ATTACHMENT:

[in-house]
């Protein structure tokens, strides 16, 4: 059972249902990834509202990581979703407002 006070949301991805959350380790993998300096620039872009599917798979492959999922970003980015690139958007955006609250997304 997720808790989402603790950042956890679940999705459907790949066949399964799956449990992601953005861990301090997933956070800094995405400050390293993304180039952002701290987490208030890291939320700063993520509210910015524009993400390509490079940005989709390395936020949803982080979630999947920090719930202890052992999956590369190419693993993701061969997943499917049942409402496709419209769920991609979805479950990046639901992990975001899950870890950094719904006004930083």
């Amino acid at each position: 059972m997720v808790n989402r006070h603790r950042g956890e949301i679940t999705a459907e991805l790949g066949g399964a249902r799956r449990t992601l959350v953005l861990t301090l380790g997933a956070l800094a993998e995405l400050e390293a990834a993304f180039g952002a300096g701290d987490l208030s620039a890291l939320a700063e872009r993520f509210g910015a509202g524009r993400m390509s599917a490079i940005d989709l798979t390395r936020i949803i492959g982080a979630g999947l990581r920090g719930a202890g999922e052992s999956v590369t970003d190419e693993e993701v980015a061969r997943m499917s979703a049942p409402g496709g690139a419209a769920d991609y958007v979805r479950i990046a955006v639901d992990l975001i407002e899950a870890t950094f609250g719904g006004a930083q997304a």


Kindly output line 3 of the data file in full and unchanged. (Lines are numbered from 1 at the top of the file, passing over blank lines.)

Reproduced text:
């Amino acid at each position: 059972m997720v808790n989402r006070h603790r950042g956890e949301i679940t999705a459907e991805l790949g066949g399964a249902r799956r449990t992601l959350v953005l861990t301090l380790g997933a956070l800094a993998e995405l400050e390293a990834a993304f180039g952002a300096g701290d987490l208030s620039a890291l939320a700063e872009r993520f509210g910015a509202g524009r993400m390509s599917a490079i940005d989709l798979t390395r936020i949803i492959g982080a979630g999947l990581r920090g719930a202890g999922e052992s999956v590369t970003d190419e693993e993701v980015a061969r997943m499917s979703a049942p409402g496709g690139a419209a769920d991609y958007v979805r479950i990046a955006v639901d992990l975001i407002e899950a870890t950094f609250g719904g006004a930083q997304a």